It’s little wonder that the richest people in the world boast frugal spending habits. It turns out that the wealthy have so much wealth because they recognize the real value of time and money.
The Warren Buffet Effect
Warren Buffett has made billions of dollars because he’s able to determine the VALUE of a company.
Another Warren Buffett quote:
“It’s far better to buy a wonderful company at a fair price than a fair company at a wonderful price.”
That’s just another way of saying, “Price is what you pay. Value is what you get.”
The VALUE of a company is fixed – while the price of a company’s stock fluctuates. By the way, shares of Buffett’s Berkshire Hathaway stock topped $300,000 per share in December of 2017. His company outperformed the S&P 500 that year, rising more than 22 percent compared to the index’s 20 percent gain. In December of 1962, Buffett bought his first shares of Berkshire for $7.50 each.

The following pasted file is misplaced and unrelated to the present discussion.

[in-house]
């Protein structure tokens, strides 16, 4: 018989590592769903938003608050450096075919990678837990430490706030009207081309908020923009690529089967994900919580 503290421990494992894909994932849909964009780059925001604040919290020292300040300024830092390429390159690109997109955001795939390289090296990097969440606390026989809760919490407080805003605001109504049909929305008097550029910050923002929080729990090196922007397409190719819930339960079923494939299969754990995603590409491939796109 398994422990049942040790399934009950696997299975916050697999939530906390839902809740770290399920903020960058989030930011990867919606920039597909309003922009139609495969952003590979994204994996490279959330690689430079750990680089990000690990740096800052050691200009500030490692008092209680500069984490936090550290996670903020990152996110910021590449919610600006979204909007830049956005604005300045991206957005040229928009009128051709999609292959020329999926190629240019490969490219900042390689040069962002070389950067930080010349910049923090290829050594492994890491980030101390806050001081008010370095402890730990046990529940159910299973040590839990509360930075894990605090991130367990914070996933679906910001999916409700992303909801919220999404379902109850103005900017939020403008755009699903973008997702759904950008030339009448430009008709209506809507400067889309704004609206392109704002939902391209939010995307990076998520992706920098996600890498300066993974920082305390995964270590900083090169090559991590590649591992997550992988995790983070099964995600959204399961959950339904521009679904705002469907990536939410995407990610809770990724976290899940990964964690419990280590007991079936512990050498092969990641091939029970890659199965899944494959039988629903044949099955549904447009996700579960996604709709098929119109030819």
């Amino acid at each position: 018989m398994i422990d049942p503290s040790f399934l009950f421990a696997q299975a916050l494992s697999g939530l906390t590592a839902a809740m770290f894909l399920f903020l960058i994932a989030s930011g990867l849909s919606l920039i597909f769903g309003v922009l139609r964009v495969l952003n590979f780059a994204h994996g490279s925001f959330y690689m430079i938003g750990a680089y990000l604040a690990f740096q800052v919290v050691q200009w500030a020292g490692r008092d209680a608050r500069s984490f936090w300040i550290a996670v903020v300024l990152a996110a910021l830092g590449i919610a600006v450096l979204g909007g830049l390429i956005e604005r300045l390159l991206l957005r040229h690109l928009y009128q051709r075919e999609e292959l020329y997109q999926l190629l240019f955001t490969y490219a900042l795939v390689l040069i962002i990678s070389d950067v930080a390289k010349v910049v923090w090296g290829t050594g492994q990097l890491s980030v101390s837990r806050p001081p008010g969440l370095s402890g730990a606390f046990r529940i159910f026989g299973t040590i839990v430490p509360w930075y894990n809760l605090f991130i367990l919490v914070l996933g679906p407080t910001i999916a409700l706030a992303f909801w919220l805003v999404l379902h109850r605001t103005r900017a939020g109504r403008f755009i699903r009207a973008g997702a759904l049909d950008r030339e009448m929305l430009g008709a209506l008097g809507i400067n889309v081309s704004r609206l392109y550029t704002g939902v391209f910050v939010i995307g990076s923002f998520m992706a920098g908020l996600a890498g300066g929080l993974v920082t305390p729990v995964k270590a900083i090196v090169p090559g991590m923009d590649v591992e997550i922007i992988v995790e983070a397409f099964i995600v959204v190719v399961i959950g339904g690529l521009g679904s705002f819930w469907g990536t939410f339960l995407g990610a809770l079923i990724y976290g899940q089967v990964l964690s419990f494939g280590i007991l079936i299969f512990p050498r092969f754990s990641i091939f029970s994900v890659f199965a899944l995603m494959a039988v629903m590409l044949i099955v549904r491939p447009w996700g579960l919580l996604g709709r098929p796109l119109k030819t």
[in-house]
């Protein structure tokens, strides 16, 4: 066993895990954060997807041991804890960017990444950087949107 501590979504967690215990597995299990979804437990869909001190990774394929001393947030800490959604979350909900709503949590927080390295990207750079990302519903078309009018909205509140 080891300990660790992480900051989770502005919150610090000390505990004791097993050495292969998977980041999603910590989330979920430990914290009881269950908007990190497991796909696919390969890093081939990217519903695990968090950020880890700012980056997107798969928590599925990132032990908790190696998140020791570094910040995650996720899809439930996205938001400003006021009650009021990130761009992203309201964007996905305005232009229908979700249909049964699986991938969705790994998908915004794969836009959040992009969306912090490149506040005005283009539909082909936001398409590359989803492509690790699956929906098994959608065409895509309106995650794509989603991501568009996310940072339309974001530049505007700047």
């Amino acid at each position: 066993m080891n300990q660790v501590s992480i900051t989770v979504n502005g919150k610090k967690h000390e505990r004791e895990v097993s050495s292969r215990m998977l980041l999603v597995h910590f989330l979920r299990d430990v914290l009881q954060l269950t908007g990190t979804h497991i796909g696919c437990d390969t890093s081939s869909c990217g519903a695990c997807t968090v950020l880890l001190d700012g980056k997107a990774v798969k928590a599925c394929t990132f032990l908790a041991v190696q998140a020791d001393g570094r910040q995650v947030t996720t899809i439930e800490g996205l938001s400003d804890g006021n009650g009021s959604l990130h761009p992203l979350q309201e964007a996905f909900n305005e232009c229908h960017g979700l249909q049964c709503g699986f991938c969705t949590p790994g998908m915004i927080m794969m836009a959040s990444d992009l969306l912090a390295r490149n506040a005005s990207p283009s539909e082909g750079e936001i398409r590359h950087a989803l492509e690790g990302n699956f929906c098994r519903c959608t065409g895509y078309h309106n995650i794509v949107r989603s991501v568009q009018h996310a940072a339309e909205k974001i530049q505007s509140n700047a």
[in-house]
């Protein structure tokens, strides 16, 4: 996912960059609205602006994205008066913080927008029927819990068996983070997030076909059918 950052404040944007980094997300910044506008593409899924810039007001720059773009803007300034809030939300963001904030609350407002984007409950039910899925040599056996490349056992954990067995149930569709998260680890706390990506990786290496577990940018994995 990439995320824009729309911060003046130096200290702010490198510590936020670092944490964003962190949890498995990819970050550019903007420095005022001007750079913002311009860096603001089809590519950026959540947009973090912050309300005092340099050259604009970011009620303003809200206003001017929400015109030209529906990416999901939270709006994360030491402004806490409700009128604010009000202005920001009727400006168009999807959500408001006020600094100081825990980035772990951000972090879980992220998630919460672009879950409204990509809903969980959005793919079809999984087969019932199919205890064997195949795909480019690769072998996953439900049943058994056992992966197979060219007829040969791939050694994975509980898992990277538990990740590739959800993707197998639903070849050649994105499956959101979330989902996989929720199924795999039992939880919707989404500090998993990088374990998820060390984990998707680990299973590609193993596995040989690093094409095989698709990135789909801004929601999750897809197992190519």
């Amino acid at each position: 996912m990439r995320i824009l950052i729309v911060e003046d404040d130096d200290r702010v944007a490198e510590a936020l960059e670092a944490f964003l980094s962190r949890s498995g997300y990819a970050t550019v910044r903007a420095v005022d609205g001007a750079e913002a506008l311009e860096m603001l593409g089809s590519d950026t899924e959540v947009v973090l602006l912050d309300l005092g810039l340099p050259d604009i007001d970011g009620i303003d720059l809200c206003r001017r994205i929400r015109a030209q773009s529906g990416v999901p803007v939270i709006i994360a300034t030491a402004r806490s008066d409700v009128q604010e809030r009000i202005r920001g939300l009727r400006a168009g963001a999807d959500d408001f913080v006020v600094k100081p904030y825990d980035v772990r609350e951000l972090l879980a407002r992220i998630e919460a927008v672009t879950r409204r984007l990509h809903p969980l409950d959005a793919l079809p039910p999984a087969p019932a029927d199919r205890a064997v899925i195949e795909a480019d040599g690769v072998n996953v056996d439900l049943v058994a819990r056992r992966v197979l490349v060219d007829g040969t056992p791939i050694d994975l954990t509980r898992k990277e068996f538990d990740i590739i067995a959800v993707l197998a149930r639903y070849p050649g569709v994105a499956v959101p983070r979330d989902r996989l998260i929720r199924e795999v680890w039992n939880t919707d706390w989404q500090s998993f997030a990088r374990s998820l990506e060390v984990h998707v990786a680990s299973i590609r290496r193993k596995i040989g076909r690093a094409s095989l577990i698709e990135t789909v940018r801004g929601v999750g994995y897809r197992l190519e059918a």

Price vs Value
It’s easy to figure out the price of most things. Price is easy. Look at the price tag.
Determining value – now that’s a different story.
It took five years for the “value” of my friend’s computer purchases to play out fully. However, when the first cheap computer went down after only 10 months, that was her first clue that her decision making process was flawed in the first purchase. That was the time for my friend to take a closer look at the “value” of her purchase.
Over the years, she learned that in addition to the money she paid for her computers, she also incurred other expenses. It took time for her to install the software she needed to run her business. She lost new business opportunities as she shopped for a new computer and then set up the new computer.